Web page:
September 3, 2007

I want to explain a bit more about how I use fill-flash, by using a specific example – and compare the results with and without fill-flash.

The image above is of clients of mine (Erik & Carla) whose engagement shoot took place in Vegas earlier this year.  This part of the shoot took place outside The Venetian. I bounced the flash into that open ceiling of the Venetian, and half behind me into the walls. And anyone who has been there, knows how large a space it is … but enough light bounces back from the walls and ceiling to lift the shadows and reduce the contrast.

The image as shown above, had some post-processing done to it.
Specifically, I ran the Prettyizer and Rusty Cage actions by the Boutwells.
(Highly recommended, btw)

But here on the left is the image as it comes out of Canon’s DPP (which follows the camera settings for image quality), with only a minor WB correction done to it, and exposure pulled down -0.3 stops in raw processing.
On the rightis an image taken shortly after where I tripped the shutter before the flash had enough time to recycle. ie, no flash. Exposure at 0EV, and the same WB correction as the left-hand image.

 

And just to show what the flash does to the detail in the faces.
(And yes, they did give me permission to use the image here.)

For me, the difference is huge. The left hand image is flattering, there is detail, but the mood is retained. And it certainly does NOT look like flash.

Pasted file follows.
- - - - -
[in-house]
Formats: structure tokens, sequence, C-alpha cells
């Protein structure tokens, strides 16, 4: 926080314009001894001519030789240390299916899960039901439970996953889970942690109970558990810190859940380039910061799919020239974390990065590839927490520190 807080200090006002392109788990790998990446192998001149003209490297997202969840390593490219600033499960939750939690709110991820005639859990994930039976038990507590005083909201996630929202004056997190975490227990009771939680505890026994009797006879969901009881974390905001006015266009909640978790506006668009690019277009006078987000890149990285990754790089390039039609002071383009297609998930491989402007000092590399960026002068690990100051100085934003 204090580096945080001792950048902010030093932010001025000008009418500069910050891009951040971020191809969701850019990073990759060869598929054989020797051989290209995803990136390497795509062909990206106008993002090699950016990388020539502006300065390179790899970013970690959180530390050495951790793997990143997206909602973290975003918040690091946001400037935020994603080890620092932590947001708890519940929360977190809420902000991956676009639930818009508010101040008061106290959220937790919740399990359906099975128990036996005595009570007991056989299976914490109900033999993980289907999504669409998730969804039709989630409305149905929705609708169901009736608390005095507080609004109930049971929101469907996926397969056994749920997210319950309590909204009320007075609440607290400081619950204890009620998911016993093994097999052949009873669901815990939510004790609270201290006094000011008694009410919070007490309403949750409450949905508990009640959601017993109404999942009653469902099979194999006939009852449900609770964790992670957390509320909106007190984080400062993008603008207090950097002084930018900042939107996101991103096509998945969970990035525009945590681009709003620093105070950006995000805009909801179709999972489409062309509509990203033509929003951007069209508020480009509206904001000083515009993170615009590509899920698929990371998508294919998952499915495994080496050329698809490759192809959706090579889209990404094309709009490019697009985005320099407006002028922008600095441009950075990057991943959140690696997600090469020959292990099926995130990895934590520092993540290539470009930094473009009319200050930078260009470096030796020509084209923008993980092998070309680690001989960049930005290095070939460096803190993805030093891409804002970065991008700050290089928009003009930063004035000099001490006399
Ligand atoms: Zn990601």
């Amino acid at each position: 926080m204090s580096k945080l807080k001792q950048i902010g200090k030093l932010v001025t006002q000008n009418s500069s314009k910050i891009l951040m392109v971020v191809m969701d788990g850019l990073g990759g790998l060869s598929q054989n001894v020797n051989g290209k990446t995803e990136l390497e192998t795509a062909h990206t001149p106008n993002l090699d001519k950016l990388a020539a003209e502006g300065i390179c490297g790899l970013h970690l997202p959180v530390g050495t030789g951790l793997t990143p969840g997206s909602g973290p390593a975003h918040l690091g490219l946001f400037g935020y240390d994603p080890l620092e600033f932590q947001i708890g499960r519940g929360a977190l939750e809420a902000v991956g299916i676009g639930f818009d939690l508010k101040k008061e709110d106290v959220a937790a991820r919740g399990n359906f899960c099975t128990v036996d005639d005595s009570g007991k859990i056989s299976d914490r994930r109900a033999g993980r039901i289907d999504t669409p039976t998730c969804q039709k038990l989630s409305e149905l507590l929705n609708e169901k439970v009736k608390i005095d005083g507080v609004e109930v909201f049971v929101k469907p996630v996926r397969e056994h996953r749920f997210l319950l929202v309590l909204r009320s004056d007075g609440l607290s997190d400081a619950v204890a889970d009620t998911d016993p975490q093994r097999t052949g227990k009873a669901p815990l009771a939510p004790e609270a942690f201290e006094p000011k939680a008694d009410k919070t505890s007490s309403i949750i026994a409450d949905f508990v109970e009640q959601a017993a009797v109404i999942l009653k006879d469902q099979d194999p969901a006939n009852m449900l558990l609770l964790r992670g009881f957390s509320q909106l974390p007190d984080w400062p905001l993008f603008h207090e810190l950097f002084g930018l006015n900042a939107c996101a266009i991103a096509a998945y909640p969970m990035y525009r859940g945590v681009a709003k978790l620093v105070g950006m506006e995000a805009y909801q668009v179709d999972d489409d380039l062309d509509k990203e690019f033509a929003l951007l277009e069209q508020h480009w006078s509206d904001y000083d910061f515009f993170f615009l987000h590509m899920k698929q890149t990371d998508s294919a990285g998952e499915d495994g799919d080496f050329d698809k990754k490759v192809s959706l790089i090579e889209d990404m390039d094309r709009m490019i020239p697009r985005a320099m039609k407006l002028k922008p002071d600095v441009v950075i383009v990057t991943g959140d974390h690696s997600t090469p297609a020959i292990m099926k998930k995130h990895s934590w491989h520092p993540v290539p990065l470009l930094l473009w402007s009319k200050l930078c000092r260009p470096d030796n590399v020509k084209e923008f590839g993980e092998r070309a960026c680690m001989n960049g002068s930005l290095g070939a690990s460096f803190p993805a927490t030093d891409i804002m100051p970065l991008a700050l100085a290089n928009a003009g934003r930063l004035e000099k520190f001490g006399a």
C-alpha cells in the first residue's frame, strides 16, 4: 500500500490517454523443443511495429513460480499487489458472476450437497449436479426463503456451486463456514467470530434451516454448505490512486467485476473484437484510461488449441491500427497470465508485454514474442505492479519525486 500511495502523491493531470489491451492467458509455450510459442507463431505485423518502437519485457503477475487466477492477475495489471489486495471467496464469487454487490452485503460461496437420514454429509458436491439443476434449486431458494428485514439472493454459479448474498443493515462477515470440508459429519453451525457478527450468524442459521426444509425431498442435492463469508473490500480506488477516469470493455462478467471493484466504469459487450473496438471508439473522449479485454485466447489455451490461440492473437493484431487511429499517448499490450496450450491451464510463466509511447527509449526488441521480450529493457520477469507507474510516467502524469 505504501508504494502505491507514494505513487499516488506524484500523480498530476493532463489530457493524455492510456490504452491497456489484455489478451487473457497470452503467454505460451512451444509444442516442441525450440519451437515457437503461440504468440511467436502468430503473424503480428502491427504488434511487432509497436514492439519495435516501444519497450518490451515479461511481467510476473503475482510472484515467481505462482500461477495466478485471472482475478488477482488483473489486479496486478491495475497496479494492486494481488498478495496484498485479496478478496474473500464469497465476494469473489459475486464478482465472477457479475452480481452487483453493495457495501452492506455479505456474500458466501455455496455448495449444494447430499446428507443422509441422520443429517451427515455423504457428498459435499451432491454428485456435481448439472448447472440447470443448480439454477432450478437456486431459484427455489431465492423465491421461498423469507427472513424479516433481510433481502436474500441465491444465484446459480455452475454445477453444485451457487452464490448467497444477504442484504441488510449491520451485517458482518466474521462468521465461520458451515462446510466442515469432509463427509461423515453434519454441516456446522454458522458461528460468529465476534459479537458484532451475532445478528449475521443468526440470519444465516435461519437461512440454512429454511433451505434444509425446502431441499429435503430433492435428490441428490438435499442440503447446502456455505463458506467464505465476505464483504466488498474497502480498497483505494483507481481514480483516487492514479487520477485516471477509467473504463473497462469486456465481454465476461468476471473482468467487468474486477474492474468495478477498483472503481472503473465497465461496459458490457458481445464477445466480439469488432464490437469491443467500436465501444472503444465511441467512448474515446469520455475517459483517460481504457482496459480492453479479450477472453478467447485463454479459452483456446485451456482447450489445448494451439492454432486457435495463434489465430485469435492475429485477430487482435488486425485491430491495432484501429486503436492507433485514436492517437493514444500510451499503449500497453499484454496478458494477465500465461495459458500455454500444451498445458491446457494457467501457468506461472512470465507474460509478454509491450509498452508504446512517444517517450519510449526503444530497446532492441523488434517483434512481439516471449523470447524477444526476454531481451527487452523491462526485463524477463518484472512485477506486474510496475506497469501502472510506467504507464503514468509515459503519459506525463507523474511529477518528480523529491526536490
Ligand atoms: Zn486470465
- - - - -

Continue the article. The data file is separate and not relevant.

.
And NO, I did not modify the flash. A flash modifier would’ve thrown too much light forward and made it look like flash was used. Which quite often is ugly. (If only I could convince the world that using a flash modifier is more often a bad idea than a good one.)

Re my specific settings … the shutter speed was 1/250th – maximum flash sync speed for this camera.

And this setting was chosen deliberately. There is something very sweet happening at max flash sync speed – and too many photographers aren’t aware of it.If it doesn’t quite make sense why, let me elaborate:

Let’s say your background that is brightly light is at 1/60th @ f11 .. and you’re trying to push enough light from your strobe to light your subject which is in ‘shade’. Now your strobe would have a really hard time trying to push out f11 if you’re bouncing it off the ceiling or wall in a large room.

BUT .. that same exposure setting, also translates to ..
1/125th @ f8 … and now your flash has a slightly better chance.
1/250th @ f5.6 … and now we’re getting into the realm of bounceable flash.

We could extend this to 1/500th @ f4 … but we’d have to go into high-speed sync mode.  And as soon as you do that, you lose more than half your flash’s range.

You can double check this by watching what your strobe’s range indicator does as soon as you go 1/3rd stop over your max sync speed. For this, you would need to take your flash out of bounce position.
(5D users have a slightly different experience here wrt when high-speed flash sync kicks in.)

btw … I am explaining this as if your camera has a max sync speed of 1/250th. Of course it differs for different cameras, but the same thought process remains.

So we’re looking at 1/250th (or whatever your max flash sync speed is), offering us the widest possible aperture, at the most range / output we can get from our strobe. Less than max sync speed, and we’re making our strobe work harder than it probably needs to because we are using a smaller f-stop. (We’re still thinking in terms of balancing flash with a very bright background, or in bright conditions.)

For me, 1/25oth therefore becomes an easy default when working outdoors.